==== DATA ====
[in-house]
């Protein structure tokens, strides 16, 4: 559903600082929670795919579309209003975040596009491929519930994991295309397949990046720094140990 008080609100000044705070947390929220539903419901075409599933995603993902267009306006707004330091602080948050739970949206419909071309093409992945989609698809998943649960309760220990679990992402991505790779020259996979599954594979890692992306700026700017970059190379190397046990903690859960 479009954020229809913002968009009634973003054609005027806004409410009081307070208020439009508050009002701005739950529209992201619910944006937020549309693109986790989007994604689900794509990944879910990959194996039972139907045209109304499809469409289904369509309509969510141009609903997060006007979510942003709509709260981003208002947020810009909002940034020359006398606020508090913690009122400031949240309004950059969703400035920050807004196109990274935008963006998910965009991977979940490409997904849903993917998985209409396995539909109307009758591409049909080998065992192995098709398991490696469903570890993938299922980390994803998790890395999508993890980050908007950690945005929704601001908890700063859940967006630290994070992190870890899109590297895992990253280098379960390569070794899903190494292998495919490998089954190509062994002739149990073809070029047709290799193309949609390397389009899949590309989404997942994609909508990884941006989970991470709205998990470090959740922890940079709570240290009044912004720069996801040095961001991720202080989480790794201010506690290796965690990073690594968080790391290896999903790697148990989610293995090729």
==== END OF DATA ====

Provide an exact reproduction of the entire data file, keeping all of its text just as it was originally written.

[in-house]
């Protein structure tokens, strides 16, 4: 559903600082929670795919579309209003975040596009491929519930994991295309397949990046720094140990 008080609100000044705070947390929220539903419901075409599933995603993902267009306006707004330091602080948050739970949206419909071309093409992945989609698809998943649960309760220990679990992402991505790779020259996979599954594979890692992306700026700017970059190379190397046990903690859960 479009954020229809913002968009009634973003054609005027806004409410009081307070208020439009508050009002701005739950529209992201619910944006937020549309693109986790989007994604689900794509990944879910990959194996039972139907045209109304499809469409289904369509309509969510141009609903997060006007979510942003709509709260981003208002947020810009909002940034020359006398606020508090913690009122400031949240309004950059969703400035920050807004196109990274935008963006998910965009991977979940490409997904849903993917998985209409396995539909109307009758591409049909080998065992192995098709398991490696469903570890993938299922980390994803998790890395999508993890980050908007950690945005929704601001908890700063859940967006630290994070992190870890899109590297895992990253280098379960390569070794899903190494292998495919490998089954190509062994002739149990073809070029047709290799193309949609390397389009899949590309989404997942994609909508990884941006989970991470709205998990470090959740922890940079709570240290009044912004720069996801040095961001991720202080989480790794201010506690290796965690990073690594968080790391290896999903790697148990989610293995090729």